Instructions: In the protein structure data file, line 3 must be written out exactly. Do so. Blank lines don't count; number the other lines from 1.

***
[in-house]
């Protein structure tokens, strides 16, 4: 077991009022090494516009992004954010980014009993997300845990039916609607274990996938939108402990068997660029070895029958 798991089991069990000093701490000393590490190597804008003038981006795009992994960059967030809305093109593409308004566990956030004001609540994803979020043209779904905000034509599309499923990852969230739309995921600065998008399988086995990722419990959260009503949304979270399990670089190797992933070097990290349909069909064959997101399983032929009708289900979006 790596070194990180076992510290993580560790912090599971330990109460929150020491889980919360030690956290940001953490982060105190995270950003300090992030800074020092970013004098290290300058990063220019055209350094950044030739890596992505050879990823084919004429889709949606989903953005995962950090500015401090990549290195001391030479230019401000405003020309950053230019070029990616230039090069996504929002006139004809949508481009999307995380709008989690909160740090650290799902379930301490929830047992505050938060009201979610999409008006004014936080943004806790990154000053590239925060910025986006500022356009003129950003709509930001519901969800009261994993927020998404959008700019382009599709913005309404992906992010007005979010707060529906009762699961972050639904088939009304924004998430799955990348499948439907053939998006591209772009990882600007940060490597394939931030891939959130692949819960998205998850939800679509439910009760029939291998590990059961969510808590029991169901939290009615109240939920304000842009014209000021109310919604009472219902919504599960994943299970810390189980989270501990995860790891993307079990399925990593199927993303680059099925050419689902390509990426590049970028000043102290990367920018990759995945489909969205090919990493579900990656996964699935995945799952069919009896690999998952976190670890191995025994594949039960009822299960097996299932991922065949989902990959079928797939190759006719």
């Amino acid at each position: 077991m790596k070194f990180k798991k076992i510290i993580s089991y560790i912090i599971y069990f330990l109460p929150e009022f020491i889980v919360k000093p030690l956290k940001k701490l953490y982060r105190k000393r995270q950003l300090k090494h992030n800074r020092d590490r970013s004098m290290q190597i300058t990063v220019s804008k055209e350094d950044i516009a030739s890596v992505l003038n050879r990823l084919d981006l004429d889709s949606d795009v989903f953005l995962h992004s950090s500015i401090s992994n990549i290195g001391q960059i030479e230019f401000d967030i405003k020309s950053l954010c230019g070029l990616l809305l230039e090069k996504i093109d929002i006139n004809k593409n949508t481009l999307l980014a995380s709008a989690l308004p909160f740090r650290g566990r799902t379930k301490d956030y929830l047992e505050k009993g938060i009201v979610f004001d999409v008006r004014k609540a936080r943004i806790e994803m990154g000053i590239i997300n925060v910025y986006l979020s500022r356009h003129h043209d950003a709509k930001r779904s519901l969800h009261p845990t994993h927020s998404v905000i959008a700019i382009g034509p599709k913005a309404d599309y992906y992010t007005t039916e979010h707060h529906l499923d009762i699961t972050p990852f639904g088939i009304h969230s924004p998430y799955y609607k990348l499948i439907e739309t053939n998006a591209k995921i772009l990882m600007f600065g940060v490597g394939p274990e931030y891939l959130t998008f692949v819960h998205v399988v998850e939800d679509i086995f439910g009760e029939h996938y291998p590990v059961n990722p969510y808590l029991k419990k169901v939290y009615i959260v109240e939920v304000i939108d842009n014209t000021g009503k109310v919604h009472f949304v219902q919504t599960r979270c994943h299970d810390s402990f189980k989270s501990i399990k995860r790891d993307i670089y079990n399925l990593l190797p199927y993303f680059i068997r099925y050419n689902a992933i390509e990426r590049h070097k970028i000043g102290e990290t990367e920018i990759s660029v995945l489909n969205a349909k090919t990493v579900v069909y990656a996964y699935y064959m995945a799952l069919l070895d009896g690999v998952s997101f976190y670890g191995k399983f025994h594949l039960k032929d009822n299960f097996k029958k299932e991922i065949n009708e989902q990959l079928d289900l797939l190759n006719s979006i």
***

């Amino acid at each position: 077991m790596k070194f990180k798991k076992i510290i993580s089991y560790i912090i599971y069990f330990l109460p929150e009022f020491i889980v919360k000093p030690l956290k940001k701490l953490y982060r105190k000393r995270q950003l300090k090494h992030n800074r020092d590490r970013s004098m290290q190597i300058t990063v220019s804008k055209e350094d950044i516009a030739s890596v992505l003038n050879r990823l084919d981006l004429d889709s949606d795009v989903f953005l995962h992004s950090s500015i401090s992994n990549i290195g001391q960059i030479e230019f401000d967030i405003k020309s950053l954010c230019g070029l990616l809305l230039e090069k996504i093109d929002i006139n004809k593409n949508t481009l999307l980014a995380s709008a989690l308004p909160f740090r650290g566990r799902t379930k301490d956030y929830l047992e505050k009993g938060i009201v979610f004001d999409v008006r004014k609540a936080r943004i806790e994803m990154g000053i590239i997300n925060v910025y986006l979020s500022r356009h003129h043209d950003a709509k930001r779904s519901l969800h009261p845990t994993h927020s998404v905000i959008a700019i382009g034509p599709k913005a309404d599309y992906y992010t007005t039916e979010h707060h529906l499923d009762i699961t972050p990852f639904g088939i009304h969230s924004p998430y799955y609607k990348l499948i439907e739309t053939n998006a591209k995921i772009l990882m600007f600065g940060v490597g394939p274990e931030y891939l959130t998008f692949v819960h998205v399988v998850e939800d679509i086995f439910g009760e029939h996938y291998p590990v059961n990722p969510y808590l029991k419990k169901v939290y009615i959260v109240e939920v304000i939108d842009n014209t000021g009503k109310v919604h009472f949304v219902q919504t599960r979270c994943h299970d810390s402990f189980k989270s501990i399990k995860r790891d993307i670089y079990n399925l990593l190797p199927y993303f680059i068997r099925y050419n689902a992933i390509e990426r590049h070097k970028i000043g102290e990290t990367e920018i990759s660029v995945l489909n969205a349909k090919t990493v579900v069909y990656a996964y699935y064959m995945a799952l069919l070895d009896g690999v998952s997101f976190y670890g191995k399983f025994h594949l039960k032929d009822n299960f097996k029958k299932e991922i065949n009708e989902q990959l079928d289900l797939l190759n006719s979006i």